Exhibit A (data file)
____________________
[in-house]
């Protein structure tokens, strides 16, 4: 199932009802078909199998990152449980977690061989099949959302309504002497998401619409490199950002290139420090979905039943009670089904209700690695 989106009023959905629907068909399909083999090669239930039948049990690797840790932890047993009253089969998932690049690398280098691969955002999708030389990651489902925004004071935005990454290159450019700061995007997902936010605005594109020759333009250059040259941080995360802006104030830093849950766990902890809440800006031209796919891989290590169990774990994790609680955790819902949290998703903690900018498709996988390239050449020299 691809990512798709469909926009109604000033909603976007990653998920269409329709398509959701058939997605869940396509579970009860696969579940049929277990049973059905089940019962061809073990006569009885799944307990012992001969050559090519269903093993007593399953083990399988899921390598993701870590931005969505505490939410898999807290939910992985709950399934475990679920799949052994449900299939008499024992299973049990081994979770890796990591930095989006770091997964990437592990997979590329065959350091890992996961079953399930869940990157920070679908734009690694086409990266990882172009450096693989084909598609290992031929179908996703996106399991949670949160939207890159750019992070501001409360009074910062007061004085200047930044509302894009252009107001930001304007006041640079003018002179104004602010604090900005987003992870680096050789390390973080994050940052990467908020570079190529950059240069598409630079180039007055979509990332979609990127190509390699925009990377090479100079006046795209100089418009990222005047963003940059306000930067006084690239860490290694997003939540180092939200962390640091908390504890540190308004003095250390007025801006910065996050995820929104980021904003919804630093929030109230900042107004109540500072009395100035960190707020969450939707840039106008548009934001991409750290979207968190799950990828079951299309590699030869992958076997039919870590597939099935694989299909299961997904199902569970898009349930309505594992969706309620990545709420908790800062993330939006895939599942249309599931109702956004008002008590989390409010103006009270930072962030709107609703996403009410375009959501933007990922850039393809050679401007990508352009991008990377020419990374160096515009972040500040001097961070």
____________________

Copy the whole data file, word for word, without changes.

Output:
[in-house]
């Protein structure tokens, strides 16, 4: 199932009802078909199998990152449980977690061989099949959302309504002497998401619409490199950002290139420090979905039943009670089904209700690695 989106009023959905629907068909399909083999090669239930039948049990690797840790932890047993009253089969998932690049690398280098691969955002999708030389990651489902925004004071935005990454290159450019700061995007997902936010605005594109020759333009250059040259941080995360802006104030830093849950766990902890809440800006031209796919891989290590169990774990994790609680955790819902949290998703903690900018498709996988390239050449020299 691809990512798709469909926009109604000033909603976007990653998920269409329709398509959701058939997605869940396509579970009860696969579940049929277990049973059905089940019962061809073990006569009885799944307990012992001969050559090519269903093993007593399953083990399988899921390598993701870590931005969505505490939410898999807290939910992985709950399934475990679920799949052994449900299939008499024992299973049990081994979770890796990591930095989006770091997964990437592990997979590329065959350091890992996961079953399930869940990157920070679908734009690694086409990266990882172009450096693989084909598609290992031929179908996703996106399991949670949160939207890159750019992070501001409360009074910062007061004085200047930044509302894009252009107001930001304007006041640079003018002179104004602010604090900005987003992870680096050789390390973080994050940052990467908020570079190529950059240069598409630079180039007055979509990332979609990127190509390699925009990377090479100079006046795209100089418009990222005047963003940059306000930067006084690239860490290694997003939540180092939200962390640091908390504890540190308004003095250390007025801006910065996050995820929104980021904003919804630093929030109230900042107004109540500072009395100035960190707020969450939707840039106008548009934001991409750290979207968190799950990828079951299309590699030869992958076997039919870590597939099935694989299909299961997904199902569970898009349930309505594992969706309620990545709420908790800062993330939006895939599942249309599931109702956004008002008590989390409010103006009270930072962030709107609703996403009410375009959501933007990922850039393809050679401007990508352009991008990377020419990374160096515009972040500040001097961070």